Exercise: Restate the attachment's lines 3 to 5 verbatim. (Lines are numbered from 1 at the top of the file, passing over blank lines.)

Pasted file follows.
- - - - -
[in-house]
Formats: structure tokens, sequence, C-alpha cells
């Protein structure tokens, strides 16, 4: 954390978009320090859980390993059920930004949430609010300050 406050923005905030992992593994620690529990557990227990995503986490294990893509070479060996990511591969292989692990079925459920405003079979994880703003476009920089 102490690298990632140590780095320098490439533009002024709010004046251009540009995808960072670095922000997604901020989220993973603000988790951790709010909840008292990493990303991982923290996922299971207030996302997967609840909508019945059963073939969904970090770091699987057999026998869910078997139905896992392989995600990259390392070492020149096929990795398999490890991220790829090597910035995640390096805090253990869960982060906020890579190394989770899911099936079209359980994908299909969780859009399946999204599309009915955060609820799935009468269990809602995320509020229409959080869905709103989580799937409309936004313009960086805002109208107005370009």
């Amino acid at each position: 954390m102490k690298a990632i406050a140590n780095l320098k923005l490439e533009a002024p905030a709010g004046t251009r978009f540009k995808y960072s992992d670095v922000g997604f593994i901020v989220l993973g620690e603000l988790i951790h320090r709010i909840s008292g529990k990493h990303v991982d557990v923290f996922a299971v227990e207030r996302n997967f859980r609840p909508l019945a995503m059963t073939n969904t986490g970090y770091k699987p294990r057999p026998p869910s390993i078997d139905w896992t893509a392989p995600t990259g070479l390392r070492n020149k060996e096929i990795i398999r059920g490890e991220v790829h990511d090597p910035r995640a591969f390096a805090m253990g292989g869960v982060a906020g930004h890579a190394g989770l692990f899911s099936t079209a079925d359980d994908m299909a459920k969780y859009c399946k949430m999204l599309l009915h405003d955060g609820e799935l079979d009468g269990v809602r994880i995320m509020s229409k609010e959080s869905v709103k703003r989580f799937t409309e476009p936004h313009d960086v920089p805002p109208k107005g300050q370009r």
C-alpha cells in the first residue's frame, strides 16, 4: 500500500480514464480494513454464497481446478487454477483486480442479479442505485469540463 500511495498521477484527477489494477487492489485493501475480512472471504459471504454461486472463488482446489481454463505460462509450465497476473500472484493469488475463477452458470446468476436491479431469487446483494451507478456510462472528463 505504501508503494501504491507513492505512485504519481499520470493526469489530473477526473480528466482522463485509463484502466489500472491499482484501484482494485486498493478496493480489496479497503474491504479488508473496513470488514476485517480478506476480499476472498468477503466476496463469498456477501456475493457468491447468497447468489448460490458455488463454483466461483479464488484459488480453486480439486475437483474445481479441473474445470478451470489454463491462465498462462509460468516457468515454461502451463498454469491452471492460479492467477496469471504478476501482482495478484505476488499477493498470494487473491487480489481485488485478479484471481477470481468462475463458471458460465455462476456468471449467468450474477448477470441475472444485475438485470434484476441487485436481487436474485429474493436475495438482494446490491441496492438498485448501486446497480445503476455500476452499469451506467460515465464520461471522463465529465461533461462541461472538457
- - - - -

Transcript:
């Protein structure tokens, strides 16, 4: 954390978009320090859980390993059920930004949430609010300050 406050923005905030992992593994620690529990557990227990995503986490294990893509070479060996990511591969292989692990079925459920405003079979994880703003476009920089 102490690298990632140590780095320098490439533009002024709010004046251009540009995808960072670095922000997604901020989220993973603000988790951790709010909840008292990493990303991982923290996922299971207030996302997967609840909508019945059963073939969904970090770091699987057999026998869910078997139905896992392989995600990259390392070492020149096929990795398999490890991220790829090597910035995640390096805090253990869960982060906020890579190394989770899911099936079209359980994908299909969780859009399946999204599309009915955060609820799935009468269990809602995320509020229409959080869905709103989580799937409309936004313009960086805002109208107005370009």
């Amino acid at each position: 954390m102490k690298a990632i406050a140590n780095l320098k923005l490439e533009a002024p905030a709010g004046t251009r978009f540009k995808y960072s992992d670095v922000g997604f593994i901020v989220l993973g620690e603000l988790i951790h320090r709010i909840s008292g529990k990493h990303v991982d557990v923290f996922a299971v227990e207030r996302n997967f859980r609840p909508l019945a995503m059963t073939n969904t986490g970090y770091k699987p294990r057999p026998p869910s390993i078997d139905w896992t893509a392989p995600t990259g070479l390392r070492n020149k060996e096929i990795i398999r059920g490890e991220v790829h990511d090597p910035r995640a591969f390096a805090m253990g292989g869960v982060a906020g930004h890579a190394g989770l692990f899911s099936t079209a079925d359980d994908m299909a459920k969780y859009c399946k949430m999204l599309l009915h405003d955060g609820e799935l079979d009468g269990v809602r994880i995320m509020s229409k609010e959080s869905v709103k703003r989580f799937t409309e476009p936004h313009d960086v920089p805002p109208k107005g300050q370009r």
C-alpha cells in the first residue's frame, strides 16, 4: 500500500480514464480494513454464497481446478487454477483486480442479479442505485469540463 500511495498521477484527477489494477487492489485493501475480512472471504459471504454461486472463488482446489481454463505460462509450465497476473500472484493469488475463477452458470446468476436491479431469487446483494451507478456510462472528463 505504501508503494501504491507513492505512485504519481499520470493526469489530473477526473480528466482522463485509463484502466489500472491499482484501484482494485486498493478496493480489496479497503474491504479488508473496513470488514476485517480478506476480499476472498468477503466476496463469498456477501456475493457468491447468497447468489448460490458455488463454483466461483479464488484459488480453486480439486475437483474445481479441473474445470478451470489454463491462465498462462509460468516457468515454461502451463498454469491452471492460479492467477496469471504478476501482482495478484505476488499477493498470494487473491487480489481485488485478479484471481477470481468462475463458471458460465455462476456468471449467468450474477448477470441475472444485475438485470434484476441487485436481487436474485429474493436475495438482494446490491441496492438498485448501486446497480445503476455500476452499469451506467460515465464520461471522463465529465461533461462541461472538457